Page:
What is the Best Retirement Savings Account for Me?
Gregory Palacorolla, CFP ®
We’ve all heard the warnings and read the stories about what will happen if we don’t plan/save for retirement. So, why are so many Americans NOT saving? Is it an insatiable desire for instant gratification and inability to see the long- term effects of saving? Maybe Americans aren’t making enough in their paychecks to offset the costs of daily living expenses, childcare costs and revolving debt. Perhaps it is a paralysis born from a lack of knowledge. The first two may not be solved overnight, but the latter is an area you can act on quickly, starting by reading this post.
How many are saving?
- According to Northwestern Mutual’s 2018 Planning and Progress Study, which surveyed over 2,000 adults, 21% of Americans have NOTHING saved for the future, and another 10% have less than $5,000 stashed away.
- Almost 66% of employed people between the ages of 21 and 32 have NOTHING saved for retirement, and according to the Economic Policy Institute, the average retirement savings across all age groups is only $95,766.
Why should I save?
There are many reasons why you should save for retirement, but let’s start with the top 3:
- Social Security is fading fast. According to the latest projection, if nothing changes, the Social Security trust fund will only have enough revenue coming in to pay 77% of promised benefits starting around 2034. For 33% of older Americans, it provides 90% or more of their monthly income, which equated to a maximum monthly retirement benefit of $2,687, for those who retired at full retirement age in 2017. Many retired, elderly are walking the tightrope of poverty, while they work at a minimum wage job to make ends meet.
- Tax deferred growth. Saving in a tax-deferred account reduces your income taxes. Making deductible contributions to a traditional IRA reduces your income as you are taking money from your savings or checking account to make that contribution. If you contribute to a 401k plan on a pre-tax basis, this reduces your take home pay, and the net effect is less than the contribution amount because the amount that your income is reduced is less than the amount you contributed. For example:
Jonathan earns $100,000 per year in his current job
His income tax rate is 28%
He is paid weekly
He contributes 10% of his salary to his 401k account offered through his work every pay period
His weekly contribution will be $192
His paycheck will be reduced by only $138
- Rising costs of healthcare. The average cost of healthcare in retirement for a couple retiring today at age 65 is about $280,000, according to an annual estimate by Fidelity. This number assumes the couple is participating in original Medicare and includes premiums for part B and part D coverage. It assumes lifespans of 87 for a man and 89 for a woman. It excludes long-term care and dental costs.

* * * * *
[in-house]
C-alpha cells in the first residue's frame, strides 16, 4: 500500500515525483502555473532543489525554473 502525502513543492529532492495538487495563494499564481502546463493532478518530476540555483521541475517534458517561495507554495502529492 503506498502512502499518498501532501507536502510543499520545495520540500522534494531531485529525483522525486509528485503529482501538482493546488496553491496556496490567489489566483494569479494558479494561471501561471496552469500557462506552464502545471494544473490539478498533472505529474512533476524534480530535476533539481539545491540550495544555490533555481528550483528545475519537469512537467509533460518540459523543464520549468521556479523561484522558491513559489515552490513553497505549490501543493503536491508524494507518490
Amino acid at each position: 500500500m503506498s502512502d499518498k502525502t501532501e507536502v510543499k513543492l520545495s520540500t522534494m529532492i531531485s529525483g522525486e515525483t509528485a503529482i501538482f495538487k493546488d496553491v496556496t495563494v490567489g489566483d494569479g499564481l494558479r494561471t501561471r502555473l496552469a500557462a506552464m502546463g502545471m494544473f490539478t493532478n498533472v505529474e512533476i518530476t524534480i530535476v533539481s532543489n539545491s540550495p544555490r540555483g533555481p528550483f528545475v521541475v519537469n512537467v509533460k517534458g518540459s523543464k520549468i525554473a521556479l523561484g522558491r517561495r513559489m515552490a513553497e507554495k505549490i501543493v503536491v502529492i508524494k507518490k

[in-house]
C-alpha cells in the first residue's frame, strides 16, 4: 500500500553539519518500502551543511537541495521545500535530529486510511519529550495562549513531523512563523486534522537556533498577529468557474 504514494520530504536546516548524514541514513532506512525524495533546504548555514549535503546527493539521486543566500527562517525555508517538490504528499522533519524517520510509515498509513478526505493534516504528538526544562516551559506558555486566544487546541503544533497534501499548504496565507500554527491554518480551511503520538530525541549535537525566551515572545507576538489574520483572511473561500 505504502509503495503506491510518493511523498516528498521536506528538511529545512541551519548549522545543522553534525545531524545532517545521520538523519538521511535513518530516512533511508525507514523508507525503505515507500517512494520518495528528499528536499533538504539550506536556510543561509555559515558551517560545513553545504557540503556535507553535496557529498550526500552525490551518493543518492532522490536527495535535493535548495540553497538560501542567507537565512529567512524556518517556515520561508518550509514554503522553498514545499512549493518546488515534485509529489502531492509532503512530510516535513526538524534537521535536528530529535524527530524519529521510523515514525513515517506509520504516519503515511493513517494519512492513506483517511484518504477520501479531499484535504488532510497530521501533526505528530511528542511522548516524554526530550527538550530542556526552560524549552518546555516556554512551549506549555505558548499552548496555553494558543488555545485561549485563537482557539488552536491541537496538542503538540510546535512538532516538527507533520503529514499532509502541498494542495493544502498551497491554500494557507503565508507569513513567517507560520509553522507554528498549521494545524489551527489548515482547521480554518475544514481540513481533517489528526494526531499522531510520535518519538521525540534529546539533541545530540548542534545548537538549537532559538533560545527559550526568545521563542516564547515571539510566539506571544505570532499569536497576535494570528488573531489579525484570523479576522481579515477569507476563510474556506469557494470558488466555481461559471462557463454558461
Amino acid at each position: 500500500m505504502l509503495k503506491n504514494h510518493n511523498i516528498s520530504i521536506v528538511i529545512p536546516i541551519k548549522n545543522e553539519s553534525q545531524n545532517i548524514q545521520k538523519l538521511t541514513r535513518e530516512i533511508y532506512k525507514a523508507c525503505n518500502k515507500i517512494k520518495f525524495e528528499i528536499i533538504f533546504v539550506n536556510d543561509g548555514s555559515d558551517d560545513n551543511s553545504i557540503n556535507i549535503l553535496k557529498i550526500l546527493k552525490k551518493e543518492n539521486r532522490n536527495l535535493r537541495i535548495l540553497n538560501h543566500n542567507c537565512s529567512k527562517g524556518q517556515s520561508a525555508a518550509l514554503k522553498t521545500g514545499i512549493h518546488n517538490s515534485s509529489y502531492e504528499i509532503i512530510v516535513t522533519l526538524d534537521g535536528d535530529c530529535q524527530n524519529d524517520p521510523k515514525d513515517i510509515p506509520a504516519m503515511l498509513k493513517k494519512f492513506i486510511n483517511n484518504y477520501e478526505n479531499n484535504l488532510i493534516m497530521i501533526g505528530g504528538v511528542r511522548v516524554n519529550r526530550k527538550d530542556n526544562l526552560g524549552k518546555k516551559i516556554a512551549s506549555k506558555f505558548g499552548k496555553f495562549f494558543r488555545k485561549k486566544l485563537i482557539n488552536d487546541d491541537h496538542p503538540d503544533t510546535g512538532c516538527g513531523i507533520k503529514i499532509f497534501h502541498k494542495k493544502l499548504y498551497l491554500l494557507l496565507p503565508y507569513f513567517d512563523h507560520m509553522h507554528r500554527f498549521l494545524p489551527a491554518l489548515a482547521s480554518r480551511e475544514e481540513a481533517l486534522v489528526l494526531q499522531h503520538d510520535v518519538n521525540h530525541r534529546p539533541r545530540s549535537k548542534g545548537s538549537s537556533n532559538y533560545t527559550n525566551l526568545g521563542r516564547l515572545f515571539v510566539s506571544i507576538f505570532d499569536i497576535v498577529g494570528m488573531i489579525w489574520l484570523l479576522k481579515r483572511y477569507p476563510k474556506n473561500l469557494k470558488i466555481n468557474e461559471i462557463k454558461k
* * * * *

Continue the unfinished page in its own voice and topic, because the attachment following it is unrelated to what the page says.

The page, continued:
It is quite clear saving for retirement is crucial. The next questions to arise are obvious; How much should I save and what retirement vehicle is the right one for me? It truly does depend on the individual or couple, their lifestyle, what they currently have saved up, their medical needs, future events, etc.. However, there are general rules of thumb that those in our profession use as guidelines. For example, Fidelity recommends stashing away 15% of your income. As for the proper plan to use, we’ve compiled a chart to help with sorting through plan features, benefits and things to consider for the various options available.
|Plan Type||Plan Features||Benefits||Things to Consider|
-Matching contribution up to 3% of employee comp.
-2% non-elective contribution for each eligible employee
-25% early distribution penalty if processed during this time
-For 2019, AGI under $137,000 for single filers
-AGI under $203,000 for married filing jointly
-Employee elective deferral 2019 limits: $19,000 or $25,000 if over age 50
-Employer contribution: 25% of gross income (if corporation) and 20% of net income (if sole proprietor/partnership)
-No annual filings if plan has less than $250K in assets; no discrimination testing required
No matter what plan you choose, you will be in a much better position putting money away for your retirement. Oftentimes the sacrifices we make today act as seeds allowing us to experience enormous growth and success tomorrow, but of course it is up to us to plant the seed.
Sources: CNBC, Time, HuffPost, Forbes
© Geier Asset Management, Inc. Nov. 2018. Gregory Palacorolla, CFP ® is Director of Wealth Management for Geier Asset Management, Inc., a Registered Investment Advisor. The articles & opinions expressed in this material were gathered from a variety of sources, but are reviewed by Geier Asset Management, Inc. prior to its dissemination. All sources are believed to be reliable but do not constitute specific investment advice. The views expressed are those of the firm as of November 2018 and are subject to change. These opinions are not intended to be a forecast of future events, a guarantee of results, or investment advice. Any advice given is general in nature and investors must consider their own individual circumstances. In all cases, please contact your investment professional before making any investment choices. Geier Asset Management, Inc. is not responsible for any damages or losses arising from any use of this information. Past performance is no guarantee of future results.